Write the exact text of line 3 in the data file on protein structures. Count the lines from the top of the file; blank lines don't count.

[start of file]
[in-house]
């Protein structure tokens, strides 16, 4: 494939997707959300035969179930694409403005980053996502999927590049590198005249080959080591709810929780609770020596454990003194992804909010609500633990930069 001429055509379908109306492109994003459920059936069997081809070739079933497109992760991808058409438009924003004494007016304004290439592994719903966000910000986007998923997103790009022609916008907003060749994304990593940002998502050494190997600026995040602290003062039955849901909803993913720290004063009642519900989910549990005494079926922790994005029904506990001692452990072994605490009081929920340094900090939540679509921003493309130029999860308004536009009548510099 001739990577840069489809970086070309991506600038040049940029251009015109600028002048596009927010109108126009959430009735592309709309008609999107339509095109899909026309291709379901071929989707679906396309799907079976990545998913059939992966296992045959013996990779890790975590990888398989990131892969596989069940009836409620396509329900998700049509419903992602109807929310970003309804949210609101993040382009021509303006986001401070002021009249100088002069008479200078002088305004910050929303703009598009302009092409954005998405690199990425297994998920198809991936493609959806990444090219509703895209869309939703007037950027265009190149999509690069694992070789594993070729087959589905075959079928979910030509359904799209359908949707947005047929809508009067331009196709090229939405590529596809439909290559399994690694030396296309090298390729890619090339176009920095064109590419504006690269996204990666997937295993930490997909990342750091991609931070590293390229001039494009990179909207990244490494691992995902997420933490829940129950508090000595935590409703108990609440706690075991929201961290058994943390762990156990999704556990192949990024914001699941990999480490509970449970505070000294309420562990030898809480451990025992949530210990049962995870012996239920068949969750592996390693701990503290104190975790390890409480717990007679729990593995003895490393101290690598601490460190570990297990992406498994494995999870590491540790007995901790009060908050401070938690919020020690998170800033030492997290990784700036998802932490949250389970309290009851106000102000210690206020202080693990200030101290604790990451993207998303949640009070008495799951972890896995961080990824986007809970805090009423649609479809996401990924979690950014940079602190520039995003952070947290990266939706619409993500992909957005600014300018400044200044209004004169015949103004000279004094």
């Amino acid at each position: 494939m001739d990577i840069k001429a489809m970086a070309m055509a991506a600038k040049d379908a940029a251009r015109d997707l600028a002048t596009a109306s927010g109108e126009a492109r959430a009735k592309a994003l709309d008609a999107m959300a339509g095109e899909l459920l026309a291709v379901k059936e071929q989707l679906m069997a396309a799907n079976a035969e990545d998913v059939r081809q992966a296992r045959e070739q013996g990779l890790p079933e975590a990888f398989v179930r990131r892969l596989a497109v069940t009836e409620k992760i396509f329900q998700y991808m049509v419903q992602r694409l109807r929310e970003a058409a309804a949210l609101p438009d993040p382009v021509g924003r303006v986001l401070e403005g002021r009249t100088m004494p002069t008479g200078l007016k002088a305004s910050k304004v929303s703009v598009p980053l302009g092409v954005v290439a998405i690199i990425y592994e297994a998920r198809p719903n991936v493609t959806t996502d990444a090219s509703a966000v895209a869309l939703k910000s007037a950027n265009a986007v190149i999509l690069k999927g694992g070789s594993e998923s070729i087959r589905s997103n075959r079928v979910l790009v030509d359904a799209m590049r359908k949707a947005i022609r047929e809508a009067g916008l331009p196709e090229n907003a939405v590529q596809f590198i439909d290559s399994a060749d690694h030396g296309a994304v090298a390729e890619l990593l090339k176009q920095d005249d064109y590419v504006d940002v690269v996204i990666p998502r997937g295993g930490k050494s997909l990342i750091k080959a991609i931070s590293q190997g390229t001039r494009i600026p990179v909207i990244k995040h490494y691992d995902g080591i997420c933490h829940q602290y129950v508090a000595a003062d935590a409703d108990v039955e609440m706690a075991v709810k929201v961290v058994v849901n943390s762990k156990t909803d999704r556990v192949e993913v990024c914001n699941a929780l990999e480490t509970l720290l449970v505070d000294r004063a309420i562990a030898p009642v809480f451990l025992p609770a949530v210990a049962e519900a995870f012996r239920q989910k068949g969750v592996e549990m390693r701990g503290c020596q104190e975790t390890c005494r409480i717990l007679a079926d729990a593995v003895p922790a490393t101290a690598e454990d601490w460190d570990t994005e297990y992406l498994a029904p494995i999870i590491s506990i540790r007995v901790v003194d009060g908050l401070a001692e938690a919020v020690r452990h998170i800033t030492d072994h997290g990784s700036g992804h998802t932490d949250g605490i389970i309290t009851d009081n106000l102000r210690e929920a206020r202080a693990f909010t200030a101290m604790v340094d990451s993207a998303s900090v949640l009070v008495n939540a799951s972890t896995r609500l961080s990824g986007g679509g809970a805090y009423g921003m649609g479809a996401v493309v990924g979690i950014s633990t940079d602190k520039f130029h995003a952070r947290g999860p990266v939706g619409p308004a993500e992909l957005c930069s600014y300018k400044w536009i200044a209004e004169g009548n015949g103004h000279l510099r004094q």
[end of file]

């Amino acid at each position: 494939m001739d990577i840069k001429a489809m970086a070309m055509a991506a600038k040049d379908a940029a251009r015109d997707l600028a002048t596009a109306s927010g109108e126009a492109r959430a009735k592309a994003l709309d008609a999107m959300a339509g095109e899909l459920l026309a291709v379901k059936e071929q989707l679906m069997a396309a799907n079976a035969e990545d998913v059939r081809q992966a296992r045959e070739q013996g990779l890790p079933e975590a990888f398989v179930r990131r892969l596989a497109v069940t009836e409620k992760i396509f329900q998700y991808m049509v419903q992602r694409l109807r929310e970003a058409a309804a949210l609101p438009d993040p382009v021509g924003r303006v986001l401070e403005g002021r009249t100088m004494p002069t008479g200078l007016k002088a305004s910050k304004v929303s703009v598009p980053l302009g092409v954005v290439a998405i690199i990425y592994e297994a998920r198809p719903n991936v493609t959806t996502d990444a090219s509703a966000v895209a869309l939703k910000s007037a950027n265009a986007v190149i999509l690069k999927g694992g070789s594993e998923s070729i087959r589905s997103n075959r079928v979910l790009v030509d359904a799209m590049r359908k949707a947005i022609r047929e809508a009067g916008l331009p196709e090229n907003a939405v590529q596809f590198i439909d290559s399994a060749d690694h030396g296309a994304v090298a390729e890619l990593l090339k176009q920095d005249d064109y590419v504006d940002v690269v996204i990666p998502r997937g295993g930490k050494s997909l990342i750091k080959a991609i931070s590293q190997g390229t001039r494009i600026p990179v909207i990244k995040h490494y691992d995902g080591i997420c933490h829940q602290y129950v508090a000595a003062d935590a409703d108990v039955e609440m706690a075991v709810k929201v961290v058994v849901n943390s762990k156990t909803d999704r556990v192949e993913v990024c914001n699941a929780l990999e480490t509970l720290l449970v505070d000294r004063a309420i562990a030898p009642v809480f451990l025992p609770a949530v210990a049962e519900a995870f012996r239920q989910k068949g969750v592996e549990m390693r701990g503290c020596q104190e975790t390890c005494r409480i717990l007679a079926d729990a593995v003895p922790a490393t101290a690598e454990d601490w460190d570990t994005e297990y992406l498994a029904p494995i999870i590491s506990i540790r007995v901790v003194d009060g908050l401070a001692e938690a919020v020690r452990h998170i800033t030492d072994h997290g990784s700036g992804h998802t932490d949250g605490i389970i309290t009851d009081n106000l102000r210690e929920a206020r202080a693990f909010t200030a101290m604790v340094d990451s993207a998303s900090v949640l009070v008495n939540a799951s972890t896995r609500l961080s990824g986007g679509g809970a805090y009423g921003m649609g479809a996401v493309v990924g979690i950014s633990t940079d602190k520039f130029h995003a952070r947290g999860p990266v939706g619409p308004a993500e992909l957005c930069s600014y300018k400044w536009i200044a209004e004169g009548n015949g103004h000279l510099r004094q």